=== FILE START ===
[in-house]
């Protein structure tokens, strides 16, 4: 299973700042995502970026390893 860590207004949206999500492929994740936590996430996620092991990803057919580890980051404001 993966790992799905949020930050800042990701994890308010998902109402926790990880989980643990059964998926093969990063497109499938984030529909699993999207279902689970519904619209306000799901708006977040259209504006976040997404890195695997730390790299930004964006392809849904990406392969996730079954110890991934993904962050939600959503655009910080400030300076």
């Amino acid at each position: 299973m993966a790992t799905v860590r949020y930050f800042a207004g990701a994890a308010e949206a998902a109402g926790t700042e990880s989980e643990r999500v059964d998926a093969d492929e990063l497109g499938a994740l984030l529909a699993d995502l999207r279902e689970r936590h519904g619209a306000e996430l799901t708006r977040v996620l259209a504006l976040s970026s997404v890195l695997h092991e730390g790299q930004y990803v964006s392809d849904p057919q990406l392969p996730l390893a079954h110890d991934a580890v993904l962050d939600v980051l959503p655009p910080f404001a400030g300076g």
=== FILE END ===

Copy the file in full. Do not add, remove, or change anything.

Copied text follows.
[in-house]
């Protein structure tokens, strides 16, 4: 299973700042995502970026390893 860590207004949206999500492929994740936590996430996620092991990803057919580890980051404001 993966790992799905949020930050800042990701994890308010998902109402926790990880989980643990059964998926093969990063497109499938984030529909699993999207279902689970519904619209306000799901708006977040259209504006976040997404890195695997730390790299930004964006392809849904990406392969996730079954110890991934993904962050939600959503655009910080400030300076």
């Amino acid at each position: 299973m993966a790992t799905v860590r949020y930050f800042a207004g990701a994890a308010e949206a998902a109402g926790t700042e990880s989980e643990r999500v059964d998926a093969d492929e990063l497109g499938a994740l984030l529909a699993d995502l999207r279902e689970r936590h519904g619209a306000e996430l799901t708006r977040v996620l259209a504006l976040s970026s997404v890195l695997h092991e730390g790299q930004y990803v964006s392809d849904p057919q990406l392969p996730l390893a079954h110890d991934a580890v993904l962050d939600v980051l959503p655009p910080f404001a400030g300076g």